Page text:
Data Privacy or Information Privacy is a branch of Information Technology that deals with the proper collection, storage, usage, and disposal of data. With the ever-growing use of data in the internet, and now IoT, world, especially with data sharing with third parties and potential misuses of individual data, the focus around data privacy and security has exponentially increased over the years. 66% of the countries worldwide have some form of the data privacy legislation in place, the most famous being GDPR (General Data Protection Regulation) which deals with data protection and privacy in the EU (European Union) region.
There are a lot of local laws and regulations that dictate the data privacy rights of an individual or a consumer. For an individual, the universal principals guiding data privacy, based on the Records, Computers and Rights of Citizens (07/01/1973) report, are
- For all data collected, there should be a stated purpose.
- Information collected from an individual cannot be disclosed to other organizations or individuals unless specifically authorized by law or by consent of the individual.
- Records kept on an individual should be accurate and up to date.
- There should be mechanisms for individuals to review data about them, to ensure accuracy. This may include periodic reporting.
- Data should be deleted when it is no longer needed for the stated purpose.
- Transmission of personal information to locations where “equivalent” personal data protection cannot be assured is prohibited.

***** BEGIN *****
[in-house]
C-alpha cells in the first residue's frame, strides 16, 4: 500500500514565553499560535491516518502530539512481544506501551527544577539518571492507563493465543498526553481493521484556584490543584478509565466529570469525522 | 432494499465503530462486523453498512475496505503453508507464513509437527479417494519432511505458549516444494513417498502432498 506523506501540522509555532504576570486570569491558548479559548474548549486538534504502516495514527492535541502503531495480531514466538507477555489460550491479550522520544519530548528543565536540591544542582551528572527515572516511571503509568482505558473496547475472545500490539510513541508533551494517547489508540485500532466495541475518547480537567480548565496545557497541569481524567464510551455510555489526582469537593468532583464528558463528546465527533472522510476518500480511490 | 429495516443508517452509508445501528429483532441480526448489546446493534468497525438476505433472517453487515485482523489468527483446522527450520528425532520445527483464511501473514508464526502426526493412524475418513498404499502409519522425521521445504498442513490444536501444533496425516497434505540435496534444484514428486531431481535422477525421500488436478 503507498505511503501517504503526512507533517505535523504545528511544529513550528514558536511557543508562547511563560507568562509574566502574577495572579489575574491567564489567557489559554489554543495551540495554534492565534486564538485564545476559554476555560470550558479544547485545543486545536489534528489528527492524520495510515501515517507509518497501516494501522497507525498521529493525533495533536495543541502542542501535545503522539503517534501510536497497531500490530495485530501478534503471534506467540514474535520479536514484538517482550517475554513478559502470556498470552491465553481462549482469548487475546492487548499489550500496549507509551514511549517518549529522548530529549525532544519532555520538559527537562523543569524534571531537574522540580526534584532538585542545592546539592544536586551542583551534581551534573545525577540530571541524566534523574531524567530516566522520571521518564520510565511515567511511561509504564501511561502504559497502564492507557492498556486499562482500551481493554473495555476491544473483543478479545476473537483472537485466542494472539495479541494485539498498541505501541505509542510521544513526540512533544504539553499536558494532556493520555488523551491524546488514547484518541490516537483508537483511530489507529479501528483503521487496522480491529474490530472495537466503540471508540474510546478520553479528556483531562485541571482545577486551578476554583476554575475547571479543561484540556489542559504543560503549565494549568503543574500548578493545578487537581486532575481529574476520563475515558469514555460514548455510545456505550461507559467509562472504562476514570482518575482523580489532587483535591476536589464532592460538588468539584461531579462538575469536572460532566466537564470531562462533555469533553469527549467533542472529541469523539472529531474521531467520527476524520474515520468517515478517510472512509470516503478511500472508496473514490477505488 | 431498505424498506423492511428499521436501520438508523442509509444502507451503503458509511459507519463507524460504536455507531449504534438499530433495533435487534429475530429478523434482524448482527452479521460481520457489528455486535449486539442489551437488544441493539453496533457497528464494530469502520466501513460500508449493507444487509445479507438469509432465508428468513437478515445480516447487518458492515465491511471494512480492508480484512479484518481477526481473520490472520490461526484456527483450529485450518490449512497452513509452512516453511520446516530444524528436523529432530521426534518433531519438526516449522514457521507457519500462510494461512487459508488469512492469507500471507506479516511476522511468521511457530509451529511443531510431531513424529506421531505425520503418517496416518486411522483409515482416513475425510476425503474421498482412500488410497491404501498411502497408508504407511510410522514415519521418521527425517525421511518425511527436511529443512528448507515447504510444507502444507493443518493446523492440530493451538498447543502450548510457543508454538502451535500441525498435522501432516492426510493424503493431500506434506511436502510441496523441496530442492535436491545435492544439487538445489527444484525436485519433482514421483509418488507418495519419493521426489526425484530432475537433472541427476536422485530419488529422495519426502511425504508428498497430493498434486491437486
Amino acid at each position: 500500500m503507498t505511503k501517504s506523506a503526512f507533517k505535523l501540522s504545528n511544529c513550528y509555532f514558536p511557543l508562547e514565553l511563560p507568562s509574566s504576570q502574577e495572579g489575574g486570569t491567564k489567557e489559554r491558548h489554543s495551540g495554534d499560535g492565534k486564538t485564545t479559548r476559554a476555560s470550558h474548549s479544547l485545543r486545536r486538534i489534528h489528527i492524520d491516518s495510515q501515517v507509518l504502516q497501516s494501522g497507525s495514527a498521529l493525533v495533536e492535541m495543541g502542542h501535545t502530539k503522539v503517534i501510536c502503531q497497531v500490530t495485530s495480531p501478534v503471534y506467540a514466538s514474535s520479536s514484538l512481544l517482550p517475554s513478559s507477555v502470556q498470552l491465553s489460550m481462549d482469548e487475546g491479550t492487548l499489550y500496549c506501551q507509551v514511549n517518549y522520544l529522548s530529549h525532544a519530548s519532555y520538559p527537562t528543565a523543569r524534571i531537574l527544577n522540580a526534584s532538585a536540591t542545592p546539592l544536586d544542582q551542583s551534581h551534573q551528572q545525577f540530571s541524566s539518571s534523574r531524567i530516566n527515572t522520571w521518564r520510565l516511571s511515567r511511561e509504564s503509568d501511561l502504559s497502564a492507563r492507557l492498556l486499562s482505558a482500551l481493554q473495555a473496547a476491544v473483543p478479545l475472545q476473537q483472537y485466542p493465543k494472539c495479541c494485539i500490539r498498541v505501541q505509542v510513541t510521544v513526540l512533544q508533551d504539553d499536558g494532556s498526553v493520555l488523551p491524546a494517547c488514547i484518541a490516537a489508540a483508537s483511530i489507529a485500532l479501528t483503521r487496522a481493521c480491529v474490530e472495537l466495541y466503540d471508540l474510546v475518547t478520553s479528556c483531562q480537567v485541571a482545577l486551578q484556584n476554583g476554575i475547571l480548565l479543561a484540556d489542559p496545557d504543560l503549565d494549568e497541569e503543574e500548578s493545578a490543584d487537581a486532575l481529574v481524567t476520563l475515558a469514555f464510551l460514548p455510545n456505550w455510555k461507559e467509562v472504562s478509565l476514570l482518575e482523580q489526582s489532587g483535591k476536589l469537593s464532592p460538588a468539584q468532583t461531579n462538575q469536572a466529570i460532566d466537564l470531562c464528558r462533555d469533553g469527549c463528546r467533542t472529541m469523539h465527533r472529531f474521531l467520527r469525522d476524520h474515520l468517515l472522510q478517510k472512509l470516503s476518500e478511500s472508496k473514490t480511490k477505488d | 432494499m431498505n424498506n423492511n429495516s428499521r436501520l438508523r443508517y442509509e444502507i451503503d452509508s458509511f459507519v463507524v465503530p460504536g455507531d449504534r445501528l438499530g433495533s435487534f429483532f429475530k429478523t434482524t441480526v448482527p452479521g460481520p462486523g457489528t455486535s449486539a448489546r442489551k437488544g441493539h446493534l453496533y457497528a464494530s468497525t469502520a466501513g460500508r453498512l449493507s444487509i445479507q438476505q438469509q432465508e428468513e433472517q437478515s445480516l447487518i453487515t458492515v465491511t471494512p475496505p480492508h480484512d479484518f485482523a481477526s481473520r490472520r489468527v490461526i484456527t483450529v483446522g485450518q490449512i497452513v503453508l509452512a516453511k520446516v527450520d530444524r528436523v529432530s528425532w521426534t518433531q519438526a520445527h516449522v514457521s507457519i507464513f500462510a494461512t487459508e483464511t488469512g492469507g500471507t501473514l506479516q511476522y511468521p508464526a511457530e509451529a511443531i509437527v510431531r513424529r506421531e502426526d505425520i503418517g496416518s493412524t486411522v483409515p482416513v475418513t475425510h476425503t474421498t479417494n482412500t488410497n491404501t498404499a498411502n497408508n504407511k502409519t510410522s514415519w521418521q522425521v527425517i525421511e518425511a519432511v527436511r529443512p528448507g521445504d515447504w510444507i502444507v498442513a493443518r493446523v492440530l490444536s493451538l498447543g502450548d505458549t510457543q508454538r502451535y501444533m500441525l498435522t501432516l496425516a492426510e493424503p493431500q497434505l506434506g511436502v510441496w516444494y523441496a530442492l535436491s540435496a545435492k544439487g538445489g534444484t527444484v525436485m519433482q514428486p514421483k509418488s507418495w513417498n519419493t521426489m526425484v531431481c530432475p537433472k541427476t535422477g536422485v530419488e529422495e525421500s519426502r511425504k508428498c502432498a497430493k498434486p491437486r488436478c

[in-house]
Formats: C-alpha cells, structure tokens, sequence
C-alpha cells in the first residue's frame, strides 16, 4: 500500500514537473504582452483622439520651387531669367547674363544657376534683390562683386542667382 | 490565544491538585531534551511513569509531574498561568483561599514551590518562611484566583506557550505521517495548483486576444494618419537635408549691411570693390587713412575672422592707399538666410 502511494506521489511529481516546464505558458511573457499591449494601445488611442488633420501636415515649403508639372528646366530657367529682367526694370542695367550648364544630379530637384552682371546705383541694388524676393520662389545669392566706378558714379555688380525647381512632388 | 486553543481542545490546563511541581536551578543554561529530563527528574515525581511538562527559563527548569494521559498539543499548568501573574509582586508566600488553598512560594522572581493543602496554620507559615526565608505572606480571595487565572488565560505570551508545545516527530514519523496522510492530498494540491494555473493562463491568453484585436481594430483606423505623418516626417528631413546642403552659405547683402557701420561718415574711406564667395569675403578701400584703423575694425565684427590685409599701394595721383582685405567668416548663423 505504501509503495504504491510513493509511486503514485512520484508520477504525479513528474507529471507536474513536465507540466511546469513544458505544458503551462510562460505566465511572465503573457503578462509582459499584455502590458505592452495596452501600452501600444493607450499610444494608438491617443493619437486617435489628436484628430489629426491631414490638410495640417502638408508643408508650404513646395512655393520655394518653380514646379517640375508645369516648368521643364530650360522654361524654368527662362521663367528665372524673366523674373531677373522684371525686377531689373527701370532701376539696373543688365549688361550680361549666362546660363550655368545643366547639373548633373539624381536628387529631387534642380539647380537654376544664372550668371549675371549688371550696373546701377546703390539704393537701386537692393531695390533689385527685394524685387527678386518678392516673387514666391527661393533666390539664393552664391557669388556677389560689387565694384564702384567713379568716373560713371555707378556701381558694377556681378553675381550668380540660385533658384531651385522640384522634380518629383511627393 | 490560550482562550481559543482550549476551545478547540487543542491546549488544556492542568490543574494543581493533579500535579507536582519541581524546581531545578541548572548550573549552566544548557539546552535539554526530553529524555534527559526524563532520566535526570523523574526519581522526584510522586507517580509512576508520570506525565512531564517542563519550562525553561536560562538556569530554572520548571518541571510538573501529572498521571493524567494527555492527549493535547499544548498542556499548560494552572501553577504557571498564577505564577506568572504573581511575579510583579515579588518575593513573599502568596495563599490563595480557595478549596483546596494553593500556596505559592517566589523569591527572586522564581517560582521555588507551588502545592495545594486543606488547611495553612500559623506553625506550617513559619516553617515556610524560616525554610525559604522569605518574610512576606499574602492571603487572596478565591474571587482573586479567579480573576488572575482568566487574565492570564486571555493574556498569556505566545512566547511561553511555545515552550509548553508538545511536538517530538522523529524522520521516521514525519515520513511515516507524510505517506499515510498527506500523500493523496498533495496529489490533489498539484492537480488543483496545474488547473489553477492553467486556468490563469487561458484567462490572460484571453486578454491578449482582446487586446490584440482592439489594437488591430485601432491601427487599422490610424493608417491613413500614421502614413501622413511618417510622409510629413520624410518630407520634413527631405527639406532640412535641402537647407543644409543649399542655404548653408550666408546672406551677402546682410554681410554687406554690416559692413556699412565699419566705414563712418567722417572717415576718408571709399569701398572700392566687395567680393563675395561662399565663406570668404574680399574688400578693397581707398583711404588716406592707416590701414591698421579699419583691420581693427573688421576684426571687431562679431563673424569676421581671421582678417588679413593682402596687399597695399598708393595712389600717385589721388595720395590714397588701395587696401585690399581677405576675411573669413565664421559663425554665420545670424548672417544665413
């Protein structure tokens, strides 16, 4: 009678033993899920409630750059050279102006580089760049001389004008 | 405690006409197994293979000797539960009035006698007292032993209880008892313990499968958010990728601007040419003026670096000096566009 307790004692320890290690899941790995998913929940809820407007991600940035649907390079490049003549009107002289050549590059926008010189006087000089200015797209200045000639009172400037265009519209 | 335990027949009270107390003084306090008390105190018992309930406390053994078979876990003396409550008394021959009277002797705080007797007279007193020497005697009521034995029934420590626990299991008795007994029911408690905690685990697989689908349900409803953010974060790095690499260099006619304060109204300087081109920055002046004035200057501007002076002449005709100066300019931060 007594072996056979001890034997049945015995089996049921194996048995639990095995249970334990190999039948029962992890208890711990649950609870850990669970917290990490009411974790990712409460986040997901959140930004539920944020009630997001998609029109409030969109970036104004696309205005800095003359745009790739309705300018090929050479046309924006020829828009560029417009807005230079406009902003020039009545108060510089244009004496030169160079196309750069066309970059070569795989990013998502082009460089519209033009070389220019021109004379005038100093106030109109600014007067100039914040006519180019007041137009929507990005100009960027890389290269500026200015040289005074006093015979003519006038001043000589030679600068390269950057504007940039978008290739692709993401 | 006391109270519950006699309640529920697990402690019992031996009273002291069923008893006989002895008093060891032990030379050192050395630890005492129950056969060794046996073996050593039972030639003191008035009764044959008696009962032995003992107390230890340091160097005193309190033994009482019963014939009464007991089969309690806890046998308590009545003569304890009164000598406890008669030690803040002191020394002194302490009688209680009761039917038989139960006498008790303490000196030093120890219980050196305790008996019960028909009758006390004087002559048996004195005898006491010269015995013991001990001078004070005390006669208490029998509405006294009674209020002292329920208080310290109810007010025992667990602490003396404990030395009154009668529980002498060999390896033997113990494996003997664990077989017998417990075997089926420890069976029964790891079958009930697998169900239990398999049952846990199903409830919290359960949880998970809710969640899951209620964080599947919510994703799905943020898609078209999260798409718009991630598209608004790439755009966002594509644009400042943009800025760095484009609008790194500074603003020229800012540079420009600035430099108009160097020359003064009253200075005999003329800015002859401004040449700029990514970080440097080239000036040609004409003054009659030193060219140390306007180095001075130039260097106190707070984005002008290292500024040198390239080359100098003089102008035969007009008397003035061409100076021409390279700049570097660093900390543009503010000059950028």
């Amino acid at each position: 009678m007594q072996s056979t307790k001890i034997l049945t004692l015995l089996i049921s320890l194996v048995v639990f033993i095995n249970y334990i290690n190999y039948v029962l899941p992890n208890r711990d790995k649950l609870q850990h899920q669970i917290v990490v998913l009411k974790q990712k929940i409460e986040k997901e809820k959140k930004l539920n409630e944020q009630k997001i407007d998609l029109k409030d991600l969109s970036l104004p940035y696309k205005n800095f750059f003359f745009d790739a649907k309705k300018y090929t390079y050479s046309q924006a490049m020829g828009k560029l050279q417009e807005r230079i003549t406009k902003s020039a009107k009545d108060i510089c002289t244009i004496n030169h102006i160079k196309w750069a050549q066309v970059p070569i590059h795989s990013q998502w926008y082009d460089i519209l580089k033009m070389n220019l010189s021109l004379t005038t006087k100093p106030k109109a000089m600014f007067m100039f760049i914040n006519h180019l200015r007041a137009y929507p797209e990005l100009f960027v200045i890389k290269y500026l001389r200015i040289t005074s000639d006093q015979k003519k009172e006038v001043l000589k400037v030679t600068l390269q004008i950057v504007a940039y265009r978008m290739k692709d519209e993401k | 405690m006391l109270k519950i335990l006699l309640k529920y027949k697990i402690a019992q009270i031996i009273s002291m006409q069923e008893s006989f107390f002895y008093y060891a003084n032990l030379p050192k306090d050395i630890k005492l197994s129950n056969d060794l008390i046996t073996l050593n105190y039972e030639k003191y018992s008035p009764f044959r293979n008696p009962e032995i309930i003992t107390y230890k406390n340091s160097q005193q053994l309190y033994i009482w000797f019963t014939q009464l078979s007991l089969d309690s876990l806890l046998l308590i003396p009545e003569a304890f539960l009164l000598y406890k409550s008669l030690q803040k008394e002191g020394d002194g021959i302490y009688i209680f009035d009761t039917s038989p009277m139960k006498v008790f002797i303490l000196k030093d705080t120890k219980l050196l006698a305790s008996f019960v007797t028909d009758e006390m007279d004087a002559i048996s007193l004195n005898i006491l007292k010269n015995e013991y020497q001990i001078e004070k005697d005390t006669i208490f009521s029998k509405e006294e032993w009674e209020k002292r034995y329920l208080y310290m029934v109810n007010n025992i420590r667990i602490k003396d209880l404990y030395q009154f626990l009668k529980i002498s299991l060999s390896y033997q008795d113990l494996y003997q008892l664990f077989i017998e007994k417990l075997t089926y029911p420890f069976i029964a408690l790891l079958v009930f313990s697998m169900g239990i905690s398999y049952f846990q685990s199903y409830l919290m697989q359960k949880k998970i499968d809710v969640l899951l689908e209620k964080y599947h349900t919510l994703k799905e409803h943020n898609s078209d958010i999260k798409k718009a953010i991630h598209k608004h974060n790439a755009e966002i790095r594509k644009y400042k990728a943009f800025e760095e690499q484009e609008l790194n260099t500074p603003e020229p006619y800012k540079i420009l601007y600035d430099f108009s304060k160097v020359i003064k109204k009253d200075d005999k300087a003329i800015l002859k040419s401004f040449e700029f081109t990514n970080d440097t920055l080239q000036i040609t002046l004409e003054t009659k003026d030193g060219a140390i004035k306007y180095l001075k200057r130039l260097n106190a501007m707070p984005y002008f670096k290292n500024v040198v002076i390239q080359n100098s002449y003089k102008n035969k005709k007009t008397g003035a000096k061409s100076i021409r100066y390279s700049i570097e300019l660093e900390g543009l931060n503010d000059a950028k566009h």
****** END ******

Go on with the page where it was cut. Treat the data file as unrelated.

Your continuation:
- Some data is too sensitive to be collected, unless there are extreme circumstances (e.g., sexual orientation, religion).
Most of these are true even today. A new concept of “Right to be forgotten” has emerged in the internet world. With the internet, no data is ever lost and can be easy found with internet searches. The “Right to be forgotten” is an individual’s right to vanish, partially or completely, from the internet – not being present in any internet search results.
Just as Individuals, Organizations’ data privacy rights are guided by local laws and regulations. This becomes increasingly difficult for organizations that operate in multiple jurisdictions or geographies. Organizations also have an additional layer of data privacy requirements of the customers who they are serving. Organizations partner with each other to cross-sell or up-sell services and they share their customers’ data – what data and how much can they share is dictated by various consumer data protection rules (see GDPR).
Countries are continuously working on their data privacy and protection laws to keep them up to date with technological changes and massive data gathering and mining methods, along with multi-party data sharing, even anonymously. Two of the most exciting bills to watch out for are
- The USA – A bill was presented in February 2020 as the Data Protection Act of 2020, which aims to create a Data Protection Agency in the United States to oversee and enforce federal privacy mandates.
- India – A bill was presented on December 11, 2019, as the Personal Data Protection Bill, 2019, which seeks to provide for the protection of personal data of individuals, and establishes a Data Protection Authority for the same.
You would think why are these two important.
Currently, GDPR is the gold standard for data privacy and protection for individuals.
We also know that the USA maintains its lead as the most technologically innovative country in the world. At the same time, some of the largest USA firms earn almost all of their revenues mining or selling user data.
On the other side, India is the biggest open market with over half a billion internet users in a developing nation. Developing nations are currently caught in the middle, where they want to provide better data privacy and protection rules but don’t want to lose opportunities that stricter laws may lead to.
This test that the two nations face and the decisions they take may shape the future of data privacy and protection rules for a lot of other nations, both in the developed and developing countries spectrum.